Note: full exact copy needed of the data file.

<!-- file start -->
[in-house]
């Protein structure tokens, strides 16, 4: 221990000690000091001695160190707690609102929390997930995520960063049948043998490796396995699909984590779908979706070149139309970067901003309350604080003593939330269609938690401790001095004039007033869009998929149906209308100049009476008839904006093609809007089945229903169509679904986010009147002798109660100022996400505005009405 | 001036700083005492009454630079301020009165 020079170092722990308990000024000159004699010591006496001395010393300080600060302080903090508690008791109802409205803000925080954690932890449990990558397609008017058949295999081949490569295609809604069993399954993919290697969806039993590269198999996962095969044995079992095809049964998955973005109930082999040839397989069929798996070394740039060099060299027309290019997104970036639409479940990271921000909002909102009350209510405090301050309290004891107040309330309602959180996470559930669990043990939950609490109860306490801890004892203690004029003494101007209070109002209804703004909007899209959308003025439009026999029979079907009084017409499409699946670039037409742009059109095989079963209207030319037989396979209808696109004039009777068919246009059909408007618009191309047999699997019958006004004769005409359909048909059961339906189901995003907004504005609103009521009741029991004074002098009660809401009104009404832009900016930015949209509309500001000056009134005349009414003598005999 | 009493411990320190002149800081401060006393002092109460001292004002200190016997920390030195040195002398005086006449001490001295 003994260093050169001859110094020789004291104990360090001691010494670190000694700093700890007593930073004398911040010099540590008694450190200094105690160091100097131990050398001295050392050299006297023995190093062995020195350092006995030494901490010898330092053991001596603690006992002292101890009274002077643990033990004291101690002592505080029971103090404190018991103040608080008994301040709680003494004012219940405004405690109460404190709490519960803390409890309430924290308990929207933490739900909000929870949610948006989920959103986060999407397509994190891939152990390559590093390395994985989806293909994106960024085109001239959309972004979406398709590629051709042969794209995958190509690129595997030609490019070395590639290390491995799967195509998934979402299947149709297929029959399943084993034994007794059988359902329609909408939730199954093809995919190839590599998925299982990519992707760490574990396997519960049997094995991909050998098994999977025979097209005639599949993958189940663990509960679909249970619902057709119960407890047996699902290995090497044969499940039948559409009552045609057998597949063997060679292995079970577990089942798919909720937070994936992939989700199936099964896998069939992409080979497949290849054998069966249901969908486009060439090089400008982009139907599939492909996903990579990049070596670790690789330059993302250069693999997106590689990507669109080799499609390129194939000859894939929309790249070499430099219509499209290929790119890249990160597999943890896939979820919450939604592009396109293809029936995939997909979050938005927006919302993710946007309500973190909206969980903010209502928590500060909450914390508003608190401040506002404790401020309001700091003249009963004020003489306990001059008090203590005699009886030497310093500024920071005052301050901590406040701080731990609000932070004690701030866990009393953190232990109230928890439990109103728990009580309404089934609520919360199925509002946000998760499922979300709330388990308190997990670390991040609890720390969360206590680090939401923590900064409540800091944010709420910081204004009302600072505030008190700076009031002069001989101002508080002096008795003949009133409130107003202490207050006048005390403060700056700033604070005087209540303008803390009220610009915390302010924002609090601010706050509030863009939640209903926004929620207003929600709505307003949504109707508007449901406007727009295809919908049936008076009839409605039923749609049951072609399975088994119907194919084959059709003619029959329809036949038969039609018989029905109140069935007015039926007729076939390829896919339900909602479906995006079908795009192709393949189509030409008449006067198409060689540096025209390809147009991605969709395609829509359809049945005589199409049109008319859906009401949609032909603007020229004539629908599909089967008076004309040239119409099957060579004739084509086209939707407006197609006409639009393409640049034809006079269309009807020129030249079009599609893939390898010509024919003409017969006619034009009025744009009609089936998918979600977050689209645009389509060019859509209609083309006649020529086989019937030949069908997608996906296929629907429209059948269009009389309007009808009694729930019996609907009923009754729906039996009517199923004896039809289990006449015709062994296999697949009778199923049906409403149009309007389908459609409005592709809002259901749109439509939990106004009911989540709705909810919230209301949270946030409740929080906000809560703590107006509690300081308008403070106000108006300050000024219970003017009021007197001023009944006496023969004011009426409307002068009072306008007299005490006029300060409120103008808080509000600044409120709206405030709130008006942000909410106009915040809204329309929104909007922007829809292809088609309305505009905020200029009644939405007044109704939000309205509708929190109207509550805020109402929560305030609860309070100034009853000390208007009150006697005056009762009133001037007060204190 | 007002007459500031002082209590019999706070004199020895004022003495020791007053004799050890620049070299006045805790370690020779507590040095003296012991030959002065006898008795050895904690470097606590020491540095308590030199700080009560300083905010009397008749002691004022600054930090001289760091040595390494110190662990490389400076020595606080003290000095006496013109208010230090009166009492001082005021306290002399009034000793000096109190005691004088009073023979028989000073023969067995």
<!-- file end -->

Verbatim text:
[in-house]
């Protein structure tokens, strides 16, 4: 221990000690000091001695160190707690609102929390997930995520960063049948043998490796396995699909984590779908979706070149139309970067901003309350604080003593939330269609938690401790001095004039007033869009998929149906209308100049009476008839904006093609809007089945229903169509679904986010009147002798109660100022996400505005009405 | 001036700083005492009454630079301020009165 020079170092722990308990000024000159004699010591006496001395010393300080600060302080903090508690008791109802409205803000925080954690932890449990990558397609008017058949295999081949490569295609809604069993399954993919290697969806039993590269198999996962095969044995079992095809049964998955973005109930082999040839397989069929798996070394740039060099060299027309290019997104970036639409479940990271921000909002909102009350209510405090301050309290004891107040309330309602959180996470559930669990043990939950609490109860306490801890004892203690004029003494101007209070109002209804703004909007899209959308003025439009026999029979079907009084017409499409699946670039037409742009059109095989079963209207030319037989396979209808696109004039009777068919246009059909408007618009191309047999699997019958006004004769005409359909048909059961339906189901995003907004504005609103009521009741029991004074002098009660809401009104009404832009900016930015949209509309500001000056009134005349009414003598005999 | 009493411990320190002149800081401060006393002092109460001292004002200190016997920390030195040195002398005086006449001490001295 003994260093050169001859110094020789004291104990360090001691010494670190000694700093700890007593930073004398911040010099540590008694450190200094105690160091100097131990050398001295050392050299006297023995190093062995020195350092006995030494901490010898330092053991001596603690006992002292101890009274002077643990033990004291101690002592505080029971103090404190018991103040608080008994301040709680003494004012219940405004405690109460404190709490519960803390409890309430924290308990929207933490739900909000929870949610948006989920959103986060999407397509994190891939152990390559590093390395994985989806293909994106960024085109001239959309972004979406398709590629051709042969794209995958190509690129595997030609490019070395590639290390491995799967195509998934979402299947149709297929029959399943084993034994007794059988359902329609909408939730199954093809995919190839590599998925299982990519992707760490574990396997519960049997094995991909050998098994999977025979097209005639599949993958189940663990509960679909249970619902057709119960407890047996699902290995090497044969499940039948559409009552045609057998597949063997060679292995079970577990089942798919909720937070994936992939989700199936099964896998069939992409080979497949290849054998069966249901969908486009060439090089400008982009139907599939492909996903990579990049070596670790690789330059993302250069693999997106590689990507669109080799499609390129194939000859894939929309790249070499430099219509499209290929790119890249990160597999943890896939979820919450939604592009396109293809029936995939997909979050938005927006919302993710946007309500973190909206969980903010209502928590500060909450914390508003608190401040506002404790401020309001700091003249009963004020003489306990001059008090203590005699009886030497310093500024920071005052301050901590406040701080731990609000932070004690701030866990009393953190232990109230928890439990109103728990009580309404089934609520919360199925509002946000998760499922979300709330388990308190997990670390991040609890720390969360206590680090939401923590900064409540800091944010709420910081204004009302600072505030008190700076009031002069001989101002508080002096008795003949009133409130107003202490207050006048005390403060700056700033604070005087209540303008803390009220610009915390302010924002609090601010706050509030863009939640209903926004929620207003929600709505307003949504109707508007449901406007727009295809919908049936008076009839409605039923749609049951072609399975088994119907194919084959059709003619029959329809036949038969039609018989029905109140069935007015039926007729076939390829896919339900909602479906995006079908795009192709393949189509030409008449006067198409060689540096025209390809147009991605969709395609829509359809049945005589199409049109008319859906009401949609032909603007020229004539629908599909089967008076004309040239119409099957060579004739084509086209939707407006197609006409639009393409640049034809006079269309009807020129030249079009599609893939390898010509024919003409017969006619034009009025744009009609089936998918979600977050689209645009389509060019859509209609083309006649020529086989019937030949069908997608996906296929629907429209059948269009009389309007009808009694729930019996609907009923009754729906039996009517199923004896039809289990006449015709062994296999697949009778199923049906409403149009309007389908459609409005592709809002259901749109439509939990106004009911989540709705909810919230209301949270946030409740929080906000809560703590107006509690300081308008403070106000108006300050000024219970003017009021007197001023009944006496023969004011009426409307002068009072306008007299005490006029300060409120103008808080509000600044409120709206405030709130008006942000909410106009915040809204329309929104909007922007829809292809088609309305505009905020200029009644939405007044109704939000309205509708929190109207509550805020109402929560305030609860309070100034009853000390208007009150006697005056009762009133001037007060204190 | 007002007459500031002082209590019999706070004199020895004022003495020791007053004799050890620049070299006045805790370690020779507590040095003296012991030959002065006898008795050895904690470097606590020491540095308590030199700080009560300083905010009397008749002691004022600054930090001289760091040595390494110190662990490389400076020595606080003290000095006496013109208010230090009166009492001082005021306290002399009034000793000096109190005691004088009073023979028989000073023969067995």